A Little Idyll
1. a poem or prose composition, usually describing pastoral scenes or events or any charmingly simple episode, appealing incident, or the like.
2. a simple descriptive or narrative piece in verse or prose.
3. material suitable for such a work.
4. an episode or scene of idyllic charm.
5. a brief or inconsequential romantic affair.
6. Music. a composition, usually instrumental, of a pastoral or sentimental character.
Sorry, had to do that; it's a nice word. Anyhow, thought I'd post one of my better works as of now (it made Vers Magnifique, which was a nice surprise since I doubted I had written anything sharp enough yet), that being this:
A Difficulty In Parenting
A wrinkled lump of faithful skin
Lay curled at my daughter's door.
The dog was tired; I took her kin
And tucked him in; he didn't snore.
When she awoke, "Oh, where is Spot?"
I said he pulled a Peter Pan.
For after all, a dirty cot
Cannot compete with Neverland.
A foolish hoax, I must admit,
An act that kindles no applause.
My daughter beamed; and I regret
I've yet another Santa Claus.
It's concise, which is nice [/rhyme], and it runs along a style I'd really like to do a lot of work in; it's in somewhat of a "fairy tale" or "nursery rhyme" vein. I've always loved both, especially the former, so naturally I enjoy writing in a similar fashion (not to mention reading; there's a reason I'm a huge Lewis Carroll supporter). Anyhow, moving on, a little idyll with Idyll in the title [/nearrhyme]:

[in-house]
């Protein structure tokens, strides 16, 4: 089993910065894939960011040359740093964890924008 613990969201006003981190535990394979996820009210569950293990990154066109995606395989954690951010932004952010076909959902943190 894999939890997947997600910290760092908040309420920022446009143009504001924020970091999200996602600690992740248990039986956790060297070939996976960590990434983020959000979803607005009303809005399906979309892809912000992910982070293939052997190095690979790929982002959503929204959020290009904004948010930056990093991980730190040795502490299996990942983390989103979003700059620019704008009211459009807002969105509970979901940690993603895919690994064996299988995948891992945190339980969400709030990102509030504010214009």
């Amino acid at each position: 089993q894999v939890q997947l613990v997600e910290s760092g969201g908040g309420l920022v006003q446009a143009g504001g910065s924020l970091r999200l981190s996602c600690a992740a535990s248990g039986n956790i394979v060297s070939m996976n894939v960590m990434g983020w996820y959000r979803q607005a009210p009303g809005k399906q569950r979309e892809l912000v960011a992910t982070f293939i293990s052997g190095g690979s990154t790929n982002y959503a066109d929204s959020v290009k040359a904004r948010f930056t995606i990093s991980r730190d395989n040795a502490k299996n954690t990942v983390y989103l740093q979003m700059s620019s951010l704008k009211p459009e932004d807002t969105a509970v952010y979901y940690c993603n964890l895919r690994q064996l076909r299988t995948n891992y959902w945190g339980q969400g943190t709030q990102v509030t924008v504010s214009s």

Atlantic City Idyll
Come bet with me and be my luck
and bring me gimlets tart with lime.
We’ll chase the wily holy buck
and toss the dice and sneer at time.
And we will dazzle in our clothes
and neon dazzle us as well.
We’ll strike a sleek and moneyed pose,
we’ll yell a blithe, ecstatic yell
until at last we’ve squandered all,
shot the wad and maxed the cards,
until we’ve quaffed till dawns appall
and hoarse are velvet-throated bards.
Come stroll with me and be my muse
of feckless hope and vain desire.
On the boardwalk the huckster woos
and Armless Annie tongues her lyre.
By Kate Benedict
Dandy poem, isn't it? Great rhythm, and the poem is oozing with extravagance and prodigality (Note to self: never use "oozing" when describing poetry ever again.). In the second-to-last stanza the momentum starts letting up, in preparation for the very effective eeriness of the last stanza. Fun stuff~ If you have the time, be sure to pay a visit to Kate's website sometime; it'll do ya good and whatnot. Take care 'til next time,